Japan and China: Shelter from tightening liquidity?
Author: Matthew Poterba, CFA, Senior Analyst
Global liquidity has tightened dramatically this year, which may be a headwind to global equity markets. However, not all central banks are tightening because not all countries have an inflation problem. There might be opportunities in countries with accommodative, counter-cyclical monetary policies. Japan and China, two countries investors are largely ignoring, are two markets that might warrant a closer look.
High inflation still coming in hotter than expected, less so in Japan and China
Inflation that remains higher than expected for longer than anticipated has been one of the themes we have been most vocal about over the past year. In fact, inflation around much of the world is the highest it’s been in the last several decades and continues to come in higher than forecasts despite strategists and economists revising their estimates higher.
Charts 1 and 2 show Citi Inflation Surprise Indices for a set of major economies. Positive values (shown in orange) indicate actual inflation above expectations, and higher values correspond to larger magnitude of those surprises. Inflation surprises currently sit in their 99th or 100th percentile for the Eurozone, United Kingdom, Canada, and Emerging Markets.
However, there are two major countries that appear more sheltered from this higher inflation dynamic – Japan and China. Although inflation surprises there are rising, they are nowhere as extreme (see Chart 2). Current inflation also remains more subdued in Japan and China.
Countries with higher inflationary pressures accelerate policy tightening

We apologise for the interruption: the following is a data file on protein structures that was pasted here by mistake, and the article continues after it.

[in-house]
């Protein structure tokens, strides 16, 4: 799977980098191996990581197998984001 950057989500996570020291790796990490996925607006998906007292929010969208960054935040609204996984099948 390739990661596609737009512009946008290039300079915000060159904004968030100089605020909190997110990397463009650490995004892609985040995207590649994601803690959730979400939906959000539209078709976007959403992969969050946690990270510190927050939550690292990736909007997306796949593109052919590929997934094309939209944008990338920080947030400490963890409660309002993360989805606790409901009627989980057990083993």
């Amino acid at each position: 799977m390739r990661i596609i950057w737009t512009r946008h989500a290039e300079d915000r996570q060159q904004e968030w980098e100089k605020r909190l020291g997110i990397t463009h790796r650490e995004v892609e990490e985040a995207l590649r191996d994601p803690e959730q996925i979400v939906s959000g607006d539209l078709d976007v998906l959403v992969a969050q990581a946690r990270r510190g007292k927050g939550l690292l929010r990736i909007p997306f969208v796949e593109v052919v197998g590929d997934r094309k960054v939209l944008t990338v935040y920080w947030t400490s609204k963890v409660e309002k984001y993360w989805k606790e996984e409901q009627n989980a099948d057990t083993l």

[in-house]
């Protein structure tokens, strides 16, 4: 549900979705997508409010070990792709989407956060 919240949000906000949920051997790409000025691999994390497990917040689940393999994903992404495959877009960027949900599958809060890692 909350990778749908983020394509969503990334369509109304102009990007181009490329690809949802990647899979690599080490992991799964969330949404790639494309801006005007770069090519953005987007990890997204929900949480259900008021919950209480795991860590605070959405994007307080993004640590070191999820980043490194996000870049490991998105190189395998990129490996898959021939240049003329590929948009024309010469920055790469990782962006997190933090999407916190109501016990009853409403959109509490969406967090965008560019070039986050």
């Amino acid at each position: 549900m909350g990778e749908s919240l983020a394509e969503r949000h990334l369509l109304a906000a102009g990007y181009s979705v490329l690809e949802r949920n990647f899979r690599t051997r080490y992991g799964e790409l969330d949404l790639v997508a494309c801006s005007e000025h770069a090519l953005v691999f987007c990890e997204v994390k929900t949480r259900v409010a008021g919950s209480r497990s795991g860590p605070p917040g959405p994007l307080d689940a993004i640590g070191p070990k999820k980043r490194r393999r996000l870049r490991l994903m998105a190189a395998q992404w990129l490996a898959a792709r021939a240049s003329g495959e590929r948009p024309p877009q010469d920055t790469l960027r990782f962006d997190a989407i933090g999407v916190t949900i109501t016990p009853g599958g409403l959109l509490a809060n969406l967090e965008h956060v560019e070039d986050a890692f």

Because central banks around the world are primarily concerned with price stability, the persistence of high inflation well above their inflation targets is finally beginning to force central bankers to aggressively fight inflation by raising interest rates, even at the expense of growth. Most recent central bank announcements have contained either larger-than-expected increases in policy rates or more hawkish forward guidance, or both. As a result, the forecasts for interest rate increases continue to shift higher (Chart 3). These expectations for tighter policy are negative for equity markets.
Accommodative policy in Japan and China may present opportunity
However, not all central banks are restrictive right now because not all countries are battling high inflation. Japan and China stand out for their more dovish policies. Fewer current inflationary pressures in these countries will likely grow their central banks to maintain relatively easy policy going forward, which is more supportive of growth and equities.
In Japan, the Bank of Japan (BoJ) recently reaffirmed its 25bps upper bound for yield curve control on 10-year Japanese Government Bonds (JGBs), and opted to maintain forward guidance of no rate hikes. This indicates Japan’s ultra-easy policy stance is likely to continue for the foreseeable future.
Although China has maintained more restrictive policies in the past year, recently China has taken significant steps to ease policy and add both monetary and fiscal stimulus. The People’s Bank of China (PBoC) cut the 5yr Loan Prime Rate (LPR) – the reference rate for mortgages – by 15bps and reduced the Required Reserves Ratio (RRR) with the intention to revitalize bank lending. China also announced 33 pro-growth fiscal stimulus programs, including tax rebates and reductions, expanded credit support to businesses, and accelerated infrastructure investment. These accommodative policies are likely to support new credit creation and may help rejuvenate China’s economic and corporate profits growth.
Tighter Fed policy, echoed by other central banks around the world, seems to dominate recent news flow. However, we do not want to be geographically myopic and miss opportunities outside the US that are not as burdened by constrictive US policy. Therefore, we increased our portfolios' exposure to Japan and China. Both Japan and China stand out for their accommodative stances, which appear decidedly counter-cyclical to policies in the US and Europe.
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